“If a race has no history, if it has no worthwhile tradition, it becomes a negligible factor in the thought of the world, and it stands in danger of being exterminated.” Dr. Carter G. Woodson
This is the second year in a row where I have sat back, put my feet up (figuratively speaking) and waited for a Black History Month moment to come to me (literally speaking).
It’s true I go through my annual rituals of selecting my Black History Month readings, I talk to my family and others about some of my favorite African American historical icons, and I either visit or reminisce about the insightful and educational times I had at the Charles H. Wright Museum of African American history.
This year was no exception. However, I recently confessed to my dad that I don’t feel very “Black History Month-ish” this time around. I was shocked to hear that he felt the same.
We spent time trying to determine the answer to the burning question ‘why?’ ‘Why do we feel this way?’ Is it because of the political climate of the country that makes it challenging to want to celebrate achievements of Black Americans since an African American family no longer occupies the White House? Could it be because the leader of the free world speaks of a certain black, male abolitionist and historical figure in the present tense, and as a Detroit Free Press columnist wrote that “we can only laugh when a young white boy grows up to be president in 2017 and thinks he can invite Frederick Douglass to the White House for Dinner?” And in addition, the White House press secretary believes that the “contributions of Frederick Douglass will become more and more.” Is it because of the tired complaint of many African Americans that February is the shortest month of the year, and therefore doesn’t give us much time to plan events/activities to celebrate? Is it because my dad and I are just being lazy this year?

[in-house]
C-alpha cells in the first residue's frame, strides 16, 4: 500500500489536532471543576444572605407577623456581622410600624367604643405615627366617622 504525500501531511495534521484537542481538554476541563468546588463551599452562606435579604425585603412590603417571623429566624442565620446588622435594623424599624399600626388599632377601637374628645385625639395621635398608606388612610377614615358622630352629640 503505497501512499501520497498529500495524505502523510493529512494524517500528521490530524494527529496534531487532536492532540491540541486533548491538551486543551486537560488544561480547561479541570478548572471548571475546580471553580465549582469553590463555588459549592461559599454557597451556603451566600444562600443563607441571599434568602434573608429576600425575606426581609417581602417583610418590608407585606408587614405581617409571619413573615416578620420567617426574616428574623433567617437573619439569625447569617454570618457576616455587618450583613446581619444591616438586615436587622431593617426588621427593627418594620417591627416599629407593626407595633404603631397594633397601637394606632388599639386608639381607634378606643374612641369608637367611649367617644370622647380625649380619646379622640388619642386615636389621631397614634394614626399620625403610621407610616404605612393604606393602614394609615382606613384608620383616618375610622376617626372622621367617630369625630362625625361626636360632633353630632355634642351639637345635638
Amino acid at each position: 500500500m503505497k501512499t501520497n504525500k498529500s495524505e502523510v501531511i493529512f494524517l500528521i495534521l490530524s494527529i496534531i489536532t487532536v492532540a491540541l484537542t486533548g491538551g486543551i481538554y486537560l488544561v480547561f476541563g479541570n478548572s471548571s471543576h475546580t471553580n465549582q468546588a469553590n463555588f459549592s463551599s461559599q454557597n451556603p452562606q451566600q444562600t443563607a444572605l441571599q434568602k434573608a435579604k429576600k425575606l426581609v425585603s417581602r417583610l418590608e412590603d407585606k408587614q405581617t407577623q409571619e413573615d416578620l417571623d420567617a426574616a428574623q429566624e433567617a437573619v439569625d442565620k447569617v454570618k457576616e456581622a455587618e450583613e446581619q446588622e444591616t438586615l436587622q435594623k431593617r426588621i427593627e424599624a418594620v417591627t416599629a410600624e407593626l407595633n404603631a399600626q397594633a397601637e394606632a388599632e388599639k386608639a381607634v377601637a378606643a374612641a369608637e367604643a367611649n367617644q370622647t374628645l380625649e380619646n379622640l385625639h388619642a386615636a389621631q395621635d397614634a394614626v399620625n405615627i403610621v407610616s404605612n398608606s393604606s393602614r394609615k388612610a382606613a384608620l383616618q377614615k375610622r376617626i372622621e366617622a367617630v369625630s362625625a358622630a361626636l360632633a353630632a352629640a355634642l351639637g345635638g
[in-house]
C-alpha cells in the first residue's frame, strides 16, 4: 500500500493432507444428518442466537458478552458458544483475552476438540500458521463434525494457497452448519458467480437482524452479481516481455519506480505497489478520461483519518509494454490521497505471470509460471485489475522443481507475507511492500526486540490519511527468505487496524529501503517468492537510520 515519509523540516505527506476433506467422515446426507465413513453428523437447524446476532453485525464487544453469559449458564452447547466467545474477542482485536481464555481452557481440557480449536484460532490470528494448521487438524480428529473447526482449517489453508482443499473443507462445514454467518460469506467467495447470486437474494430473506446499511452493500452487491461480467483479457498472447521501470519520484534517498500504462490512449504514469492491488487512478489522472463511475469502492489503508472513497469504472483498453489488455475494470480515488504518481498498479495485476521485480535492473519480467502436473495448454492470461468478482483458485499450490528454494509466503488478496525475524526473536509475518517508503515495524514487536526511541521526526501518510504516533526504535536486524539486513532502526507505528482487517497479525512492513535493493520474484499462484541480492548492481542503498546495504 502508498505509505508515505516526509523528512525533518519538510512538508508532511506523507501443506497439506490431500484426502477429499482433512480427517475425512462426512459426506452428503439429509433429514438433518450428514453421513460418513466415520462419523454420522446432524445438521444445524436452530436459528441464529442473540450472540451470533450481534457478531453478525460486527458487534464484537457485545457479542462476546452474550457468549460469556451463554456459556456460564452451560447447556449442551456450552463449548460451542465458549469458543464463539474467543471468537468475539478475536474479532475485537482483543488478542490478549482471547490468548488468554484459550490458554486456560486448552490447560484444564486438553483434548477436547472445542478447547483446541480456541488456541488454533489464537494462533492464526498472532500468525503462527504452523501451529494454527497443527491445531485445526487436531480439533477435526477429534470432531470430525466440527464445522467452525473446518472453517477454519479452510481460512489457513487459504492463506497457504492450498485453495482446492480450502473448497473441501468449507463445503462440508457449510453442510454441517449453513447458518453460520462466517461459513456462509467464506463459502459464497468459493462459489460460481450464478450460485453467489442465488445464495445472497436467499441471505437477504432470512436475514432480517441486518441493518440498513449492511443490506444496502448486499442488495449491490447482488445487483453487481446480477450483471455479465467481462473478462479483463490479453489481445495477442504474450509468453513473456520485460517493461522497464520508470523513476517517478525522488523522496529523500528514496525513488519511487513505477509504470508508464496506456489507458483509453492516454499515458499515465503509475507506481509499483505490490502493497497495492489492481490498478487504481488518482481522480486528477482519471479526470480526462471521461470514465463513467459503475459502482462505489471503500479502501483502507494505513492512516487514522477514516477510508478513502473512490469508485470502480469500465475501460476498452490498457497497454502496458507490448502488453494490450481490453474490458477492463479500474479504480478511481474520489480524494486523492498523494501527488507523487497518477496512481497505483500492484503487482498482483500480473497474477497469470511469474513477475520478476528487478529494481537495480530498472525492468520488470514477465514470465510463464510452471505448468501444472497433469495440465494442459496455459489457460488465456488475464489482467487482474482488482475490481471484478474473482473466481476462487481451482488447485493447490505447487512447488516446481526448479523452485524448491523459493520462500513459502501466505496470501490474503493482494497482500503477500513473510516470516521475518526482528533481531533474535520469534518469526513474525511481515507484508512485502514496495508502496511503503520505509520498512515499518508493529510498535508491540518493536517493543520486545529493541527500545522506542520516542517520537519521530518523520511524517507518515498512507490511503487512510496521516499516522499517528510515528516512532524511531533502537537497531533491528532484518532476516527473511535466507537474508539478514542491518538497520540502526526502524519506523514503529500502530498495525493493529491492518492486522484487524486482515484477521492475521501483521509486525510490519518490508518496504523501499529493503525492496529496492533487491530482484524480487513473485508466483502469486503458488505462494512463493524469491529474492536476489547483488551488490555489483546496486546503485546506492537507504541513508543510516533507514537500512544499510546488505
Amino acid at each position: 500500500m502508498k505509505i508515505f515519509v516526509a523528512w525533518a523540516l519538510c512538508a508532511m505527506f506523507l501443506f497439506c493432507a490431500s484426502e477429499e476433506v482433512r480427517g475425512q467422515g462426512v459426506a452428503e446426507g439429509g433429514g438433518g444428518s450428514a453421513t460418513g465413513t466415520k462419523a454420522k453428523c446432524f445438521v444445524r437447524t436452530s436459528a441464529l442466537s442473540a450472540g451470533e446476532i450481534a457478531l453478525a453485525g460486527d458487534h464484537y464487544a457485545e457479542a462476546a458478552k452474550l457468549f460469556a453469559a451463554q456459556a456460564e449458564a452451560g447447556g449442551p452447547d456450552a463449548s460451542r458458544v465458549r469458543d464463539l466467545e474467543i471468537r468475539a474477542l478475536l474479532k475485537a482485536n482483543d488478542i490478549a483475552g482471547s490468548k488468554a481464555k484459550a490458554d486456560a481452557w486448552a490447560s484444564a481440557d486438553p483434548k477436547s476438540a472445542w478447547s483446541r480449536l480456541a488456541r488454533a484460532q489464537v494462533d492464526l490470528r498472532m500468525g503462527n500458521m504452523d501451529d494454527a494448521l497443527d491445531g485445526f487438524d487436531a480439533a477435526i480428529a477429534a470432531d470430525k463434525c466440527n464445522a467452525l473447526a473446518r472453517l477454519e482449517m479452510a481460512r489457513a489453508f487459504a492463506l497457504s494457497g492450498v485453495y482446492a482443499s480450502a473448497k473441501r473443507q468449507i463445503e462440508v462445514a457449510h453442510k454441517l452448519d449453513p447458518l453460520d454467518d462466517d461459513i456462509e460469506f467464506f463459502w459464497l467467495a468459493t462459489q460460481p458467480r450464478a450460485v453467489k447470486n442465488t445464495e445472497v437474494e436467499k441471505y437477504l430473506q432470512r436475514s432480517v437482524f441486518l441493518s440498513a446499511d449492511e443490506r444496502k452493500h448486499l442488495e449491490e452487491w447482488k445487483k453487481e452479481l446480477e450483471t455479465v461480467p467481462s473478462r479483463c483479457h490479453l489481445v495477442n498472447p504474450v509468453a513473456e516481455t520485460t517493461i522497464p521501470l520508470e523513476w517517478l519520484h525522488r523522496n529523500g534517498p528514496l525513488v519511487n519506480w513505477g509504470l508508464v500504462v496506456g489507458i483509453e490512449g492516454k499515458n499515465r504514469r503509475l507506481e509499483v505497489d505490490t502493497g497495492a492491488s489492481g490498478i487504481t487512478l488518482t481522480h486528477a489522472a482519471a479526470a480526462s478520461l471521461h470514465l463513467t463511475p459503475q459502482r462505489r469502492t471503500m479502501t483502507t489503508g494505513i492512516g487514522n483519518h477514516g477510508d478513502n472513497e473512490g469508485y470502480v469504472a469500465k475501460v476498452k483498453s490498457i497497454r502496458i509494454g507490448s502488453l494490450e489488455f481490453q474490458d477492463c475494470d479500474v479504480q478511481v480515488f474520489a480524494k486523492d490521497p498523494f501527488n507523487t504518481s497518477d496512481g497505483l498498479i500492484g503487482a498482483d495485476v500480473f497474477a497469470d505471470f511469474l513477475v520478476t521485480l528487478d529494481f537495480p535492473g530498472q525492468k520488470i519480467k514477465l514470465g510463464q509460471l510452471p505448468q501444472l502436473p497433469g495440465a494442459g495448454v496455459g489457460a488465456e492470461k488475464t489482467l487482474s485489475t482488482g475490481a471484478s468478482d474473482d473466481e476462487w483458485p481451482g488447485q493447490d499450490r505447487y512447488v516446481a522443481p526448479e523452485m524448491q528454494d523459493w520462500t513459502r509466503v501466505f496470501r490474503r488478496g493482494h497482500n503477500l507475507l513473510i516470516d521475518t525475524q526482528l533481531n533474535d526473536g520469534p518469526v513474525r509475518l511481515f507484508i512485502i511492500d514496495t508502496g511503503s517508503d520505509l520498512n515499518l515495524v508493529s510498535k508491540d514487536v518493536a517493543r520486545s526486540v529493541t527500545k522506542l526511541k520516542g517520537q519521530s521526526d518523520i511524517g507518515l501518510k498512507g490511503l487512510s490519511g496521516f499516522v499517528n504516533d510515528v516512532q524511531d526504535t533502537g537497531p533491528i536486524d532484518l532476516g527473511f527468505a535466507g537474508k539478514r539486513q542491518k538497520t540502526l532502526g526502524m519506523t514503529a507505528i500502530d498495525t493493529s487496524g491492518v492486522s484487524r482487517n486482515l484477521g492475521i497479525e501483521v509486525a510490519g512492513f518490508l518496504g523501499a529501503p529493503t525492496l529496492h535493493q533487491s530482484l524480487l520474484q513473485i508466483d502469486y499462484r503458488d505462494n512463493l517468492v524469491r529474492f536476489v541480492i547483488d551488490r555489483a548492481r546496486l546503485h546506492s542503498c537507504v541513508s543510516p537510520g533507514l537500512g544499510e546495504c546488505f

We never answered the ‘why,’ and I’m happy we didn’t dwell on finding the answer because if we had done so, we may not have discovered what steps we can take to change these un-celebratory feelings.
Interestingly, my dad said, “if we forget to celebrate this year and let this year pass by, then it’ll be easy to do it next year and the year after, until soon, we won’t see the need to recognize this month anymore.”
That statement worried me. No way can this happen. Not to me. I’m the same girl who worked at the Charles H. Wright Museum writing stories and educating many of various ages and backgrounds about the African American experience. I’m the same girl who looked forward to the Black Student Union events on campus during February. I’m the same girl who made it mandatory to print a Black History Month series in the campus newspaper. I’m the same girl who discussed the Negro National Anthem, the Renaissance time period, and many other African American topics with fellow students. I’m the same girl who believes, as does my dad, that Black History is American history.
Although I’m that same girl and I did all these things, February 2017 forced me to realize that I need to do more. I’ve realized what made Black History Month so special to me the past few years is that it’s not passive, it’s active.
As the month comes to a close, I’m more alert to ways to become more active; perhaps it’s writing or reading an article, creating a Black History Curriculum to be taught in the community stretching beyond the month of February, or attending special events.